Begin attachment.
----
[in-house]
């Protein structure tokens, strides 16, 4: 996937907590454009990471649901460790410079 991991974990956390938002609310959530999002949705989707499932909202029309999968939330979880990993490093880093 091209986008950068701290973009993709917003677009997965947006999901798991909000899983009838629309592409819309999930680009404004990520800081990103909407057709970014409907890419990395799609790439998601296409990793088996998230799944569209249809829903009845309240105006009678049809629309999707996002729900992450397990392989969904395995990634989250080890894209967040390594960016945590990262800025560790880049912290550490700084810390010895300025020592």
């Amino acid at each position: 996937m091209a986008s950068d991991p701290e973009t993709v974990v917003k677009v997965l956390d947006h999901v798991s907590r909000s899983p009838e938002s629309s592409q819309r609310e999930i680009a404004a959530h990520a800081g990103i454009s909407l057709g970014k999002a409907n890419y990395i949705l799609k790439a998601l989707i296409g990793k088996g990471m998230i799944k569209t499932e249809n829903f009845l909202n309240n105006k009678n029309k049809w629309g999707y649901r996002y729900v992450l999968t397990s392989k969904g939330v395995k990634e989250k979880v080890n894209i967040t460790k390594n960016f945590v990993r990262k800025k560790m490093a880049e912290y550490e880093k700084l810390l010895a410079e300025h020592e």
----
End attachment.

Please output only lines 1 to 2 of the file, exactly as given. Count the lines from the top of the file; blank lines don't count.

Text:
[in-house]
């Protein structure tokens, strides 16, 4: 996937907590454009990471649901460790410079 991991974990956390938002609310959530999002949705989707499932909202029309999968939330979880990993490093880093 091209986008950068701290973009993709917003677009997965947006999901798991909000899983009838629309592409819309999930680009404004990520800081990103909407057709970014409907890419990395799609790439998601296409990793088996998230799944569209249809829903009845309240105006009678049809629309999707996002729900992450397990392989969904395995990634989250080890894209967040390594960016945590990262800025560790880049912290550490700084810390010895300025020592």